Vinod Aggarwal, CEO of VE Commercial Vehicles on introducing three new M&HCVs, the supply of buses to state transport undertakings, exporting 5- and 8-litre engines to the Volvo Group and why the vehicle scrappage policy will pay dividends to CV makers. An interview by Shobha Mathur.
VECV has recently entered the sub-5-tonne truck segment. What is the company’s roadmap for the future?
Over the past couple of years, we have come out with a new range of products that have incorporated Volvo Group technology and been adopted in a frugal manner. In the first four months of this fiscal year, we have introduced three new products. We have also come out with the 4.9-tonner or the sub-5T truck and a number of variants. More are to follow.
At present, we have introduced one model in the sub-5T category, which competes with the Tata 4.5T truck and don’t have any plans for further additions right now. We will grow in this segment as we have started selling 125 units of this truck a month. This will give us more confidence if we have to take up this specific new platform development.
Will you be tapping a still lower segment as well? Alternatively, what is the maximum tonnage you can harness?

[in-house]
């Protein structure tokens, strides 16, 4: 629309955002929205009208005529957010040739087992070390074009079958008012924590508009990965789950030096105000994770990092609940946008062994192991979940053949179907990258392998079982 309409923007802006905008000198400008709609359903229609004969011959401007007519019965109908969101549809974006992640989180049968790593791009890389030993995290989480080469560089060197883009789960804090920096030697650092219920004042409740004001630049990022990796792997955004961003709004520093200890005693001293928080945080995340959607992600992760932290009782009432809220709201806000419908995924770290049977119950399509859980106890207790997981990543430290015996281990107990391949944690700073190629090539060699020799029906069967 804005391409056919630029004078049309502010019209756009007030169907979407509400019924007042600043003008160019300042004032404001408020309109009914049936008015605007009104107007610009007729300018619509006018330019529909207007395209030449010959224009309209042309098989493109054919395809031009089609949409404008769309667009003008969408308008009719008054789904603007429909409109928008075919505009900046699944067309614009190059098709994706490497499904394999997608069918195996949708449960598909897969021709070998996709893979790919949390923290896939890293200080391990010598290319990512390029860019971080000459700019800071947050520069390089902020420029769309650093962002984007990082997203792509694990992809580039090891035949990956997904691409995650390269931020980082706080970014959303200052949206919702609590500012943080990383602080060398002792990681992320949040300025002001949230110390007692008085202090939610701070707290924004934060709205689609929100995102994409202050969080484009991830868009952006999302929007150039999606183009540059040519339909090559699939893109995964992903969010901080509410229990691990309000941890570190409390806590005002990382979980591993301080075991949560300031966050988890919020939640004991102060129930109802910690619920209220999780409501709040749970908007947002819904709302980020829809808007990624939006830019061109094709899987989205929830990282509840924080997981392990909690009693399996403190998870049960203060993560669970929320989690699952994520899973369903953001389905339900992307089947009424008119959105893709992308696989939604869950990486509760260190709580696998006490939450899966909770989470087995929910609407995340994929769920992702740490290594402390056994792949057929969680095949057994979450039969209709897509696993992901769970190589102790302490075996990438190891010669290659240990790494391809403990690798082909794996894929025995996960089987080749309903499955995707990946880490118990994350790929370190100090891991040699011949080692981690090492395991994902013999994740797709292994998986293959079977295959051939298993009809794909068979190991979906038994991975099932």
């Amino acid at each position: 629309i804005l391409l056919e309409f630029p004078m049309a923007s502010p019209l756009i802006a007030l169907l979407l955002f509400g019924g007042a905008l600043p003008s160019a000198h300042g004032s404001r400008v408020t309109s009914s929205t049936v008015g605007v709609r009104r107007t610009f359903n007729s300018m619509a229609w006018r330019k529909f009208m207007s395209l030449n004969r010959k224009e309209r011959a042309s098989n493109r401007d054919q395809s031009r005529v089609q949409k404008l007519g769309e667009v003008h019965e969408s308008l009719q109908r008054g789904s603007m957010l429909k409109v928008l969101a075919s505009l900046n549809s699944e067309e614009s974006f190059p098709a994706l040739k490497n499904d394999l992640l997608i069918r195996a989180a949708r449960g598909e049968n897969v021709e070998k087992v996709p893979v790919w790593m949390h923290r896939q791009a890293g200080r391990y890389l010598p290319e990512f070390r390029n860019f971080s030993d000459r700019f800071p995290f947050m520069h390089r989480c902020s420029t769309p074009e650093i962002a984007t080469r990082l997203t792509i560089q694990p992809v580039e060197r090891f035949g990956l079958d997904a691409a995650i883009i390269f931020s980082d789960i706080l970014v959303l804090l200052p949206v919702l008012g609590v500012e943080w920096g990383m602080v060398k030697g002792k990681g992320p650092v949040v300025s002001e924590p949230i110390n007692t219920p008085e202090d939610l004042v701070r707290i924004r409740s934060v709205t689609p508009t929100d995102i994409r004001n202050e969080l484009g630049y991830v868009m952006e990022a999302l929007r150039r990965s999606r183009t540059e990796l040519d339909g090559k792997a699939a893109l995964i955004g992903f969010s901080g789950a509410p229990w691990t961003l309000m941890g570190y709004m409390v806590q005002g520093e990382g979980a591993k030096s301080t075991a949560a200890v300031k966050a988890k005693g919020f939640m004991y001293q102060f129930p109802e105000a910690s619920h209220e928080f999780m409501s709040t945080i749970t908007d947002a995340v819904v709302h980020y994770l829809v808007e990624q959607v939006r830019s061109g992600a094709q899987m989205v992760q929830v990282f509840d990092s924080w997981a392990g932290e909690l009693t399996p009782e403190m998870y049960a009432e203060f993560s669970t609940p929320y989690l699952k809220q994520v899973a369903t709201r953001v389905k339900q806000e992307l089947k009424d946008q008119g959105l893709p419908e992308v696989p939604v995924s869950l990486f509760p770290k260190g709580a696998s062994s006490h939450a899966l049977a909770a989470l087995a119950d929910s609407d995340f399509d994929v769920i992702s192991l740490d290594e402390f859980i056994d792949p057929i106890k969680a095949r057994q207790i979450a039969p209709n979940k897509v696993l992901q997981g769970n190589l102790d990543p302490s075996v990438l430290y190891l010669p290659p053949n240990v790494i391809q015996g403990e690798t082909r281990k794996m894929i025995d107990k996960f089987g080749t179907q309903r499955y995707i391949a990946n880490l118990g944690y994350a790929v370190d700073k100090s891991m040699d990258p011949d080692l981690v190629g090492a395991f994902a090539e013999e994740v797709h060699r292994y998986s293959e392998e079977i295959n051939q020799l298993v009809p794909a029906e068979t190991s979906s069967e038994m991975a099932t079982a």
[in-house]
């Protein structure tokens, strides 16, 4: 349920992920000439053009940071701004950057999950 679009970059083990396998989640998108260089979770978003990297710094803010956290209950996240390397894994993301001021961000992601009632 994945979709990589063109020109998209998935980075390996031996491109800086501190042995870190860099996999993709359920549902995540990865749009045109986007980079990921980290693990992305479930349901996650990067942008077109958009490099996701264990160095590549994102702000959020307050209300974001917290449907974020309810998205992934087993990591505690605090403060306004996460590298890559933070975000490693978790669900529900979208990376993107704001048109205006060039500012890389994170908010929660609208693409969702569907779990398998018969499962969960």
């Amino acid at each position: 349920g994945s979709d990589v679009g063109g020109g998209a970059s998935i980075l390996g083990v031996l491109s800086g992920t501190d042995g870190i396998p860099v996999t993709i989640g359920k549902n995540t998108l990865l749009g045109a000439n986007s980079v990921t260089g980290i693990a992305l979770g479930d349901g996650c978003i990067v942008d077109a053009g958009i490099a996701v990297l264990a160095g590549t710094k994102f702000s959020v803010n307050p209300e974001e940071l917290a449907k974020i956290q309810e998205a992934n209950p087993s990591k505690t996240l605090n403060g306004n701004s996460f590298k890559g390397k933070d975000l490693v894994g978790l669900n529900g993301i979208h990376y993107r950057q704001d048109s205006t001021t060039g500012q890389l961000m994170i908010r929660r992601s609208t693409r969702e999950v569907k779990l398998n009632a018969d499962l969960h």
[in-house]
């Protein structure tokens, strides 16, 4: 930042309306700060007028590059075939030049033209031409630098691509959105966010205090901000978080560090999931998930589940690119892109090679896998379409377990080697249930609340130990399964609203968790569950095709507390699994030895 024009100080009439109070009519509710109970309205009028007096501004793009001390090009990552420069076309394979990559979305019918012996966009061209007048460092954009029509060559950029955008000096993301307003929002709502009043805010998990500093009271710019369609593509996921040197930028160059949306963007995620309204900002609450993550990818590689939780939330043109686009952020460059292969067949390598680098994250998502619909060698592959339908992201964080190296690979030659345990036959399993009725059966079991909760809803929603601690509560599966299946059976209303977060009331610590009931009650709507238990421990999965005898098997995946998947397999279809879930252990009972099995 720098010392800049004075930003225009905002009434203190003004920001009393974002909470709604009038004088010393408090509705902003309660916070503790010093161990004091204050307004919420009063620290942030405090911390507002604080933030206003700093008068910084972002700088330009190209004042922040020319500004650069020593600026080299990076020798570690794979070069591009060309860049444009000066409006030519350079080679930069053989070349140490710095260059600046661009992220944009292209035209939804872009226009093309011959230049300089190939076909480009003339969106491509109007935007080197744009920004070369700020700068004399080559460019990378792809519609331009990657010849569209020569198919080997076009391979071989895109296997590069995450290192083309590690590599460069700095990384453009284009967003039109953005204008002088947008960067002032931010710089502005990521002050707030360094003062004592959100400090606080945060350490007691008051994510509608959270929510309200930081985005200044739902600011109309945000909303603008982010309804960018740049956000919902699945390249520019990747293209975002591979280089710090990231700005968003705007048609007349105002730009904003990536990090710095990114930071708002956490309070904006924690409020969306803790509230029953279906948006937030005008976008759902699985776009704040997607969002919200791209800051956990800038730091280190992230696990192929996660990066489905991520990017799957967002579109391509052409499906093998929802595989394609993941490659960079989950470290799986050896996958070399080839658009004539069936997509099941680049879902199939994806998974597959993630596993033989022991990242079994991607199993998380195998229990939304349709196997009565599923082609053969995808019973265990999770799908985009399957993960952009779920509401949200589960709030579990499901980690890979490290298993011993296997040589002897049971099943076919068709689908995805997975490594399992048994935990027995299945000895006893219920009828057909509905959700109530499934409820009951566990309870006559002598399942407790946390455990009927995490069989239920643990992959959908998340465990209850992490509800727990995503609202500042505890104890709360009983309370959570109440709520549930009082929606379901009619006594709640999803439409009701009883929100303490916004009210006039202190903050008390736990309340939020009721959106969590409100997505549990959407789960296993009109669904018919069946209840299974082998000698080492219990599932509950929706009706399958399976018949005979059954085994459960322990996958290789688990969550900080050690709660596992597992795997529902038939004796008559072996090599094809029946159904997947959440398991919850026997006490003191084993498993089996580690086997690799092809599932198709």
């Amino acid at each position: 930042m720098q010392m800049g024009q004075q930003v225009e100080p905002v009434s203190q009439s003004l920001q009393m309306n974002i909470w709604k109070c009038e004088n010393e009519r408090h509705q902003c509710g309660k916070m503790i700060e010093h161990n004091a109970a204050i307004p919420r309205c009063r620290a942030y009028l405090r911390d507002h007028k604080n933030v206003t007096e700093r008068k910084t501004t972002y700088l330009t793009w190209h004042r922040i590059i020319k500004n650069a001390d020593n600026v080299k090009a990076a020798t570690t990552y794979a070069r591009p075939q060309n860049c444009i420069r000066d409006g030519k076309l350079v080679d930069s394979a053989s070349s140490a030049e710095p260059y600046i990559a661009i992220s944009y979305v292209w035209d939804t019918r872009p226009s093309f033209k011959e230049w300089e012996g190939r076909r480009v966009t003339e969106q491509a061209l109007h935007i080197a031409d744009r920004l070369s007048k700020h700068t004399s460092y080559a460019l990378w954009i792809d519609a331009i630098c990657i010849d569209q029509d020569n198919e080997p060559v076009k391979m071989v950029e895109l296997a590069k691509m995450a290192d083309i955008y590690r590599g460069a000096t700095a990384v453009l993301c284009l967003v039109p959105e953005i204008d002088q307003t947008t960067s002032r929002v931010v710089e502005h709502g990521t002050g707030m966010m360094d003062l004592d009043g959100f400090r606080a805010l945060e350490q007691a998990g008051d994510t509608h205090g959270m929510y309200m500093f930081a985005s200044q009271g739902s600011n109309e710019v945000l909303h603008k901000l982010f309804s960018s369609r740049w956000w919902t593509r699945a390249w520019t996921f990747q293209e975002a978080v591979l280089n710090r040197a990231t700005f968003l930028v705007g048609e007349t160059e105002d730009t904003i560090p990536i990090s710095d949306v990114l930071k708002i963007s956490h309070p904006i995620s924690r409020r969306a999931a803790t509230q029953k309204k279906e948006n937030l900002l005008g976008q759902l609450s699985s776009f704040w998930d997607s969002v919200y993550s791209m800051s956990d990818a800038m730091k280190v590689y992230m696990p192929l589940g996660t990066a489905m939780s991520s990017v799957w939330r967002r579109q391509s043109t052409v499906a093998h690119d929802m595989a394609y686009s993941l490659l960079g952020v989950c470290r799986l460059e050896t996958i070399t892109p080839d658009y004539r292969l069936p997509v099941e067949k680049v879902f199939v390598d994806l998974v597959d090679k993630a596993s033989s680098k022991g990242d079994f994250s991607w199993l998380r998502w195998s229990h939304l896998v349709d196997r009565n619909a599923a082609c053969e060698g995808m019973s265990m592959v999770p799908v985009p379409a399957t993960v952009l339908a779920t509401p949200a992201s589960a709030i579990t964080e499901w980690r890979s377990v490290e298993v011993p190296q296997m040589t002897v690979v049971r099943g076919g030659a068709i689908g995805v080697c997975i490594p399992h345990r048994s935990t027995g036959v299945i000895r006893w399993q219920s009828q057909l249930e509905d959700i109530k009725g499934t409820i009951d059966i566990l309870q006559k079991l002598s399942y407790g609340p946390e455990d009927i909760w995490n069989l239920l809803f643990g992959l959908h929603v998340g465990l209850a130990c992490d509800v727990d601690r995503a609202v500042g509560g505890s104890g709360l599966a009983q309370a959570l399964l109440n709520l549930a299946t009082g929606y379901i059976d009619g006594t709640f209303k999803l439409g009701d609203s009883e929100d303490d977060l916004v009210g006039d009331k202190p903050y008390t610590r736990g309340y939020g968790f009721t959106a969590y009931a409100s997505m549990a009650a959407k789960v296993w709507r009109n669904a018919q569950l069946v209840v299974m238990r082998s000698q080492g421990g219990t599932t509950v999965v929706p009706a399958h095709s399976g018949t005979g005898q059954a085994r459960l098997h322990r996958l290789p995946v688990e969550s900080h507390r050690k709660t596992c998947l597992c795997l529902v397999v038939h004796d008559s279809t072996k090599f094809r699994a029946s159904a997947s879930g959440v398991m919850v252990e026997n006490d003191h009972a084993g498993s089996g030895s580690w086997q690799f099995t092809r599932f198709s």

We have still not taken any firm decision on a still lower category of trucks. We are there right up to the 49T segment in the Pro 8000 Series, so with this, we straddle the entire range of trucks from 4.9 tonnes to 49 tonnes. We are present in the premium segment through Volvo trucks, in the value segment through the Pro 6000 and Pro 8000 Series trucks and in the basic segment through the Pro 1000. The game-plan is to expand the same.
What about the bus segment? Have all the buses been delivered under the earlier JNNuRM scheme?
We have given buses under the new urban model specifications of the Ministry of Road Transport and Urban Development Ministry under the erstwhile JNNuRM scheme including technologies such as the intelligent transport system, and geo-fencing in our buses for Indore city. Now we are working on urban specifications II under AMRUT that will have more advanced features. They will be largely for city buses but the technology can be adopted for school buses as well.
So far no tender has been floated under AMRUT or money earmarked for bus purchase by state transport undertakings (STUs) under the scheme. But we have very good carry forward of orders for buses based on which we are supplying buses to various STUs. We have a backlog of over 2,000 orders that form part of the normal STU purchase and cover the states of Andhra Pradesh, Karnataka, Gujarat and Maharashtra.
A lot of engine development was happening at Pithampur with engines being exported to Volvo globally. What is the status on that?
We are already exporting Euro 6-compliant base engines to the Volvo Group.